Austal USA delivered the Spearhead-class Expeditionary Fast Transport USNS

Apalachicola (EPF-13) to the Navy on Feb. 16.

Delivery followed after the ship previously completed acceptance trials and Unmanned Logistics Prototype Trials in September (Defense Daily, Sept. 9).

USNS Apalachicola (EPF-13) underway in the Gulf of Mexico during sea trials in 2022. (Photo: Austal USA)
USNS Apalachicola (EPF-13) underway in the Gulf of Mexico during sea trials in 2022. (Photo: Austal USA)

EPF-13 differs from other ships in the class by having systems to help demonstrate some autonomous capabilities to become a self-driving platform. The company previously said its autonomy modifications include perception and autonomy control suite, automation enhancements to the machinery plant that improve the hull, mechanical and electric reliability, and reducing the amount of personnel needed for operations at sea.

“The delivery of EPF-13 comes after several successful at-sea periods for the vessel, including Unmanned Logistics Prototype Trials to assess autonomous capabilities integrated into the shipboard configuration,” Tim Roberts, Strategic and Theater Sealift Program Manager at Program Executive Office Ships, said in a statement.

In 2021, the Navy awarded Austal a $44 million contract modification in 2021 to build and demonstrate that a larger manned ship like the EPF can be delivered with some autonomous capabilities (Defense Daily, June 9, 2021).

Austal underscored the Apalachicola is the largest surface ship in the Navy with autonomous capability and by the time of delivery it has been to sea five times over several months. 

The company said this has allowed it and its partners, L3Harris Technologies [LHX] and General Dynamics Mission Systems [GD], to test and analyze regular ship systems as well as those related to its autonomous design and construction contract modifications.

“Austal USA is proud to deliver this ship to our Navy – it’s innovative and is going to be a critical asset as unmanned capabilities continue to push boundaries and redefine how missions are achieved,” Austal USA President Rusty Murdaugh said in a statement.

However, Chief of Naval Operations (CNO) Adm. Mike Gilday said while the ship will be useful, it does not augur any imminent transformations in adding unmanned capabilities to other large manned ships or even planned unmanned deployments with EPF-13.

“I think one step at a time. And so in terms of that ship, it has the capability, but we will integrate it into the fleet in a very deliberate manner. And so we won’t have an unmanned deployment right off the bat, I think what you’re going to see in unmanned surface is a phasing where you’ll have minimally manned, and then unmanned,” Gilday said Thursday during the annual WEST conference, sponsored by AFCEA International and the U.S. Naval Institute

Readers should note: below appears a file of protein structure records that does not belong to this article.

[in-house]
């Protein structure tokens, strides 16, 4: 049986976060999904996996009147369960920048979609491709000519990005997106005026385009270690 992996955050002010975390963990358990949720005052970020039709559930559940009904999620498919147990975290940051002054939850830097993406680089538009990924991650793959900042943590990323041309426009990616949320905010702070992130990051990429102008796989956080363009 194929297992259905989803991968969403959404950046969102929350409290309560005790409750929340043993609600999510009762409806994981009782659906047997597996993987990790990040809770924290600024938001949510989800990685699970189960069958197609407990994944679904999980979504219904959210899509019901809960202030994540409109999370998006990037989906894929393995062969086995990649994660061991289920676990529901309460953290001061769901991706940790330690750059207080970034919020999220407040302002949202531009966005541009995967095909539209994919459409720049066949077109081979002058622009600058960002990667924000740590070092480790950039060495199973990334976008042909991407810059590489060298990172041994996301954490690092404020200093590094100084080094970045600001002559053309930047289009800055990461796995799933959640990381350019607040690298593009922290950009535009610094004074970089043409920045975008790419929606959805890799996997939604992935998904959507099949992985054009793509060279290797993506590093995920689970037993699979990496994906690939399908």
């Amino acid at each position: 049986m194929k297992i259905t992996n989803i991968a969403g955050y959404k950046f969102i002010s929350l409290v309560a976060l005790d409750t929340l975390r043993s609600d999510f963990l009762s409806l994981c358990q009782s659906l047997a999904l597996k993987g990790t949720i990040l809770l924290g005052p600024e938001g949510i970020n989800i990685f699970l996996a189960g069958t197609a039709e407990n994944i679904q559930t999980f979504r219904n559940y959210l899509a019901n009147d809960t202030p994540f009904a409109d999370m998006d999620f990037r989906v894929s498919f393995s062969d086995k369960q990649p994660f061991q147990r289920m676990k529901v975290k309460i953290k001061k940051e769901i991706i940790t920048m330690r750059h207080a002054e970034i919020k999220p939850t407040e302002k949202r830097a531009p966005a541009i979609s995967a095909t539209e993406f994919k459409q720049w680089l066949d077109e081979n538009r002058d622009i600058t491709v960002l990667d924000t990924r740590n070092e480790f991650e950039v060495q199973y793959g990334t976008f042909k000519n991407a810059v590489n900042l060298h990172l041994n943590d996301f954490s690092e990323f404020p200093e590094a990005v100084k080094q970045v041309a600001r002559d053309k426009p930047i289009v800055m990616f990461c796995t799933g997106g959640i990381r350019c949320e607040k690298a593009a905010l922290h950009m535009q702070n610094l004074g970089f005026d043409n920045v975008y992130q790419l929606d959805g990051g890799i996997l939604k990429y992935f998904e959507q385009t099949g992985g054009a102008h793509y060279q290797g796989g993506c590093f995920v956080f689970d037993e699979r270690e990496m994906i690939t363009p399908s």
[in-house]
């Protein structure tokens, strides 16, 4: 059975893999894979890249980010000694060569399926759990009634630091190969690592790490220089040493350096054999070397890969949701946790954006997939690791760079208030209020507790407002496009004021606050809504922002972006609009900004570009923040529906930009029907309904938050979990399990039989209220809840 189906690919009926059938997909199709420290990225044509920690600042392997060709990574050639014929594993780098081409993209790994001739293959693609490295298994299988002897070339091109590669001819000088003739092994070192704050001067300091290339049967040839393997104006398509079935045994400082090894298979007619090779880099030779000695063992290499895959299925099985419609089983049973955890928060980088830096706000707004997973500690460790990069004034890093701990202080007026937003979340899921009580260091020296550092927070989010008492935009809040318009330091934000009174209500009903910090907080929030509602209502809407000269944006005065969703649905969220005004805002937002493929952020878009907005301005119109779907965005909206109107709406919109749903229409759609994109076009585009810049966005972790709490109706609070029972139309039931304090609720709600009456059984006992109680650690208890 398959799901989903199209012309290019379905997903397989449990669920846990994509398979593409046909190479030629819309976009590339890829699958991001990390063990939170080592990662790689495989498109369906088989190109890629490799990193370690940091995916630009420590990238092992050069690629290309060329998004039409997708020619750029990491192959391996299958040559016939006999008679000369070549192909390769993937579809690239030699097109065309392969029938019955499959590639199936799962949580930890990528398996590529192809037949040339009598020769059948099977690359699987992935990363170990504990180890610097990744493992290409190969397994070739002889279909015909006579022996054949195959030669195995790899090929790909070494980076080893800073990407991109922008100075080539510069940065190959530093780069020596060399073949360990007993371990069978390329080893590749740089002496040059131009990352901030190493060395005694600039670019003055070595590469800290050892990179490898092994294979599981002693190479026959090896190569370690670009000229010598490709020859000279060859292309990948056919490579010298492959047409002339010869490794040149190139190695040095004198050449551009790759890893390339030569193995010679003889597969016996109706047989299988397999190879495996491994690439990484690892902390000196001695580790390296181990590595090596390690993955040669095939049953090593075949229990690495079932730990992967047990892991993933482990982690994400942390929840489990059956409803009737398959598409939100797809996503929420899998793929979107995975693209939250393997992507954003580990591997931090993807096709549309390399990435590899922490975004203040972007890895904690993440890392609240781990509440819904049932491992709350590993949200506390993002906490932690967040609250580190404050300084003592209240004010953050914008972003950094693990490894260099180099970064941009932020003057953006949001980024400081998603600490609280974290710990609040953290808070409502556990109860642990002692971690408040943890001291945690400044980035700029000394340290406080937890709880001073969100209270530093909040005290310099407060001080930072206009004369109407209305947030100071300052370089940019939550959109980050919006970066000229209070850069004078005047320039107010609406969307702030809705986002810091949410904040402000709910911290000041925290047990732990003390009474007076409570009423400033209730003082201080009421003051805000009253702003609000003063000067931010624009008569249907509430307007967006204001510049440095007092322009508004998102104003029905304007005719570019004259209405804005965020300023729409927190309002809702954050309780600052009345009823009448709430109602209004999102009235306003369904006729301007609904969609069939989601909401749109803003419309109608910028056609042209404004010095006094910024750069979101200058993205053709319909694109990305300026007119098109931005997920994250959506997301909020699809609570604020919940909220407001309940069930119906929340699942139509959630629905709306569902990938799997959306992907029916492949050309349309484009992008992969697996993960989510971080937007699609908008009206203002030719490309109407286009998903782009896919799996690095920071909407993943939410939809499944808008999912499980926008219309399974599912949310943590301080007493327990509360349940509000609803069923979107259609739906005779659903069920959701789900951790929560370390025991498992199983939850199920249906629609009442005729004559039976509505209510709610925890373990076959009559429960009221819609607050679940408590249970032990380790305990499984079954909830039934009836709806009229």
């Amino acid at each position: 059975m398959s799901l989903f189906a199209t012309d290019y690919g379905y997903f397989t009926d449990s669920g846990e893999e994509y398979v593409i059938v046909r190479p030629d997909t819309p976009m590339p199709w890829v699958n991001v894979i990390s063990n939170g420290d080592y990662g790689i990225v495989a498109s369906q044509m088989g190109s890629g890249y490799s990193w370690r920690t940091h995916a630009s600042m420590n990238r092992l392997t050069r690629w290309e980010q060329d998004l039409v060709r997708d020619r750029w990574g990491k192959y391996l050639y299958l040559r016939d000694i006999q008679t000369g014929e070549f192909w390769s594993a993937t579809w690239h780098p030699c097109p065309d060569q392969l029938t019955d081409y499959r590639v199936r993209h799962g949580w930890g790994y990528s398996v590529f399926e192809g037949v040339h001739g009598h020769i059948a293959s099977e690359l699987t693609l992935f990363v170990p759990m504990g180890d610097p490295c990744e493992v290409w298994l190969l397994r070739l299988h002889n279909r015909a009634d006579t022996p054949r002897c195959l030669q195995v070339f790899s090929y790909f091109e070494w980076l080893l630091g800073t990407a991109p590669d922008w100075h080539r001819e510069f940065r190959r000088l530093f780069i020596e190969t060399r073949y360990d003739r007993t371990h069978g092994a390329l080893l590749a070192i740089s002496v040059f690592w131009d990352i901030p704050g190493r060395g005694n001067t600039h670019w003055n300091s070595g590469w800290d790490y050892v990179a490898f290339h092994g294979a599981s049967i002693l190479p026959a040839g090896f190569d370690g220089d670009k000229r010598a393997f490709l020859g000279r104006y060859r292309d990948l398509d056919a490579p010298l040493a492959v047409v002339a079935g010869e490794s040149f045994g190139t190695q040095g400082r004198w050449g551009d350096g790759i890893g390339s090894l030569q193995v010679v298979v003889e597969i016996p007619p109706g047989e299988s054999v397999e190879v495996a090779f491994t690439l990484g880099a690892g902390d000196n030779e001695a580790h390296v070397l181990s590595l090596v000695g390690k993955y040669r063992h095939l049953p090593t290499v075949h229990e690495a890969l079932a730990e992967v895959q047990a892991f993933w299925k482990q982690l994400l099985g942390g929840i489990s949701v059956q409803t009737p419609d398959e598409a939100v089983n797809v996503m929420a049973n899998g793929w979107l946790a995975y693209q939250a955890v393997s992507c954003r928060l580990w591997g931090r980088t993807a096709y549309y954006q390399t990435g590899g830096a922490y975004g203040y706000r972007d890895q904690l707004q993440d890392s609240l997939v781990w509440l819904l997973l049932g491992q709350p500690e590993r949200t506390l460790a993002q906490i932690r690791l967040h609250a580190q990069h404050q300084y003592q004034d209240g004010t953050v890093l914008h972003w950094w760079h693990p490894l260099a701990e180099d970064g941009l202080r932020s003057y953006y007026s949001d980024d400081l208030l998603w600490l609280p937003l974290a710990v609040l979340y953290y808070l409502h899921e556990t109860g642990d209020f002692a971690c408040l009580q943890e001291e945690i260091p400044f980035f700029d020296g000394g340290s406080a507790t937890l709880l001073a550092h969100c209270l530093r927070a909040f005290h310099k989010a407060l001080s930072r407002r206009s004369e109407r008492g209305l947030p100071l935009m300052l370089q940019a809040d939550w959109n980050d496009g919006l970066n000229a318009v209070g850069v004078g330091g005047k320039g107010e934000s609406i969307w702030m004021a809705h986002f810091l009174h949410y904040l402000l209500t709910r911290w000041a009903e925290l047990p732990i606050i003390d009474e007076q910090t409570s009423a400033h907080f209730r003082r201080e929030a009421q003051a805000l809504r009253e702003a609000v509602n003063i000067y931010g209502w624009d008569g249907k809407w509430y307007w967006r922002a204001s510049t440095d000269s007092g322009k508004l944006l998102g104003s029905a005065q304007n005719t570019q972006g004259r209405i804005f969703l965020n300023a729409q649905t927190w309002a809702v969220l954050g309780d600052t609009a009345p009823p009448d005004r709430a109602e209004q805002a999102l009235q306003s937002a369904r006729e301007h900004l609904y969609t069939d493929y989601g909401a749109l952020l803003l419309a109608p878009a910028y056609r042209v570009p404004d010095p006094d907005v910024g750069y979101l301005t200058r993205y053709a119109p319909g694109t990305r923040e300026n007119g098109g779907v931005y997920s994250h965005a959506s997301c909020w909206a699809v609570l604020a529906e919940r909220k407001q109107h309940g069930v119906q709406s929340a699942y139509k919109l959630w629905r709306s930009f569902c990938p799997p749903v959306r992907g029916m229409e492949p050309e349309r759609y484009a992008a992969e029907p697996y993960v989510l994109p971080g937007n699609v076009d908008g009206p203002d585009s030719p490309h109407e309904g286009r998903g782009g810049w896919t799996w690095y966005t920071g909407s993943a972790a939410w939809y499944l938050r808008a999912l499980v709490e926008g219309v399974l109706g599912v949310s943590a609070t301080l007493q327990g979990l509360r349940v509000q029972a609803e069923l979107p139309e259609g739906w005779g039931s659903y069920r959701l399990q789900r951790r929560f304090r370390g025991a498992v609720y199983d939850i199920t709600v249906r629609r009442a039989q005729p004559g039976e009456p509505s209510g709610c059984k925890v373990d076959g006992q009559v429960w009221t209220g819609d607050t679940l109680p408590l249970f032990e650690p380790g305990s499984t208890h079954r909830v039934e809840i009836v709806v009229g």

Gilday said the Navy will test out these new autonomous capabilities methodically and is not in any rush to necessarily build more autonomous-capable EPFs right away.

“One ship does not necessarily solve the command and control problems, the engineering or reliability problems. And so we’re going to want to make sure that we have it right before we move too fast, operationally, and in terms of building more of them.”

Austal noted EPF-13 will also be the first ship of its class able to conduct V-22 flight operations as well as launch and recover 11-meter Rigid Hull Inflatable Boats (RHIBs). 

The company said a key part of adding autonomous capabilities to the ship is the company-designed machinery control system that allows the vessel to be minimally manned, centralizing machinery operations at the bridge.

Beyond the preexisting EPF automated hull, mechanical and electrical systems in the design that minimizes crew requirements, Austal also added automated maintenance, health monitoring, and mission readiness to Apalachicola. Austal claimed this provides EPF-13 with the ability to conduct up to 30 days of operations without human intervention.

Austal also argued the EPF’s shallow draft and high speed makes it an “ideal candidate to prototype large vessel autonomous operations, including logistics, tendering and adjunct magazine mission profiles.”

EPF-13 comes as the Navy is already developing and testing various prototype medium and large unmanned surface vessels like the Overlord and Sea Hunter/Sea Hawk USVs.

EPFs are shallow draft ships, generally designed for quick intra-theater transportation, only requiring austere ports. They are generally able to transport up to 600 short tons up to 1,200 nautical miles at an average speed of 35 knots.

EPF missions include overseas contingency operations, humanitarian assistance, disaster relief, special operations forces support, theater security cooperation and emerging joint sea-based concepts.

Austal is also under contract to build the future USNS Cody (EPF-14).